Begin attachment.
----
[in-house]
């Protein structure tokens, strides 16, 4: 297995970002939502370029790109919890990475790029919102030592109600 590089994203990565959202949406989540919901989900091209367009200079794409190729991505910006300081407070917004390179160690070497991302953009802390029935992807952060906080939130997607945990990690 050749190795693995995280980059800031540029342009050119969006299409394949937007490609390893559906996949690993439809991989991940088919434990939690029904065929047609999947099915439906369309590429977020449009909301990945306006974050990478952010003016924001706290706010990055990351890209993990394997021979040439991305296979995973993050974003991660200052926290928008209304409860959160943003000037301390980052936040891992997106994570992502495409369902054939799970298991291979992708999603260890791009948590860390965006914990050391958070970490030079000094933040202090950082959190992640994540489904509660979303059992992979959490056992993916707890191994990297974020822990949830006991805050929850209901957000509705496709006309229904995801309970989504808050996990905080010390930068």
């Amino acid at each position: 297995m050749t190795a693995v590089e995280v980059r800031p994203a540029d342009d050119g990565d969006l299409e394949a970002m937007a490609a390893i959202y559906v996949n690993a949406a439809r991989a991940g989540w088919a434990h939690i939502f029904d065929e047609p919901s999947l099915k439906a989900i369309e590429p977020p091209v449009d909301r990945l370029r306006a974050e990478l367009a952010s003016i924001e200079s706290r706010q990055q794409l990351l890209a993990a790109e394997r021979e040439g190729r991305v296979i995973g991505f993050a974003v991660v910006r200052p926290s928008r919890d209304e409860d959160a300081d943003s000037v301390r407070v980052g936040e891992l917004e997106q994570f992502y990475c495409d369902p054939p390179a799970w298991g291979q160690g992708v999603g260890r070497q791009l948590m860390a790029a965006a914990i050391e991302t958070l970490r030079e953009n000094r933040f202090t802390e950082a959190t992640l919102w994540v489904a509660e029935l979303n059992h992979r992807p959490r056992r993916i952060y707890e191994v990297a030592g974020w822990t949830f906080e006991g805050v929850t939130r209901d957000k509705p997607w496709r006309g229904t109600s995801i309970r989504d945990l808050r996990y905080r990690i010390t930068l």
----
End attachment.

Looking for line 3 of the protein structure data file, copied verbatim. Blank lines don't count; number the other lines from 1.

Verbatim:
């Amino acid at each position: 297995m050749t190795a693995v590089e995280v980059r800031p994203a540029d342009d050119g990565d969006l299409e394949a970002m937007a490609a390893i959202y559906v996949n690993a949406a439809r991989a991940g989540w088919a434990h939690i939502f029904d065929e047609p919901s999947l099915k439906a989900i369309e590429p977020p091209v449009d909301r990945l370029r306006a974050e990478l367009a952010s003016i924001e200079s706290r706010q990055q794409l990351l890209a993990a790109e394997r021979e040439g190729r991305v296979i995973g991505f993050a974003v991660v910006r200052p926290s928008r919890d209304e409860d959160a300081d943003s000037v301390r407070v980052g936040e891992l917004e997106q994570f992502y990475c495409d369902p054939p390179a799970w298991g291979q160690g992708v999603g260890r070497q791009l948590m860390a790029a965006a914990i050391e991302t958070l970490r030079e953009n000094r933040f202090t802390e950082a959190t992640l919102w994540v489904a509660e029935l979303n059992h992979r992807p959490r056992r993916i952060y707890e191994v990297a030592g974020w822990t949830f906080e006991g805050v929850t939130r209901d957000k509705p997607w496709r006309g229904t109600s995801i309970r989504d945990l808050r996990y905080r990690i010390t930068l």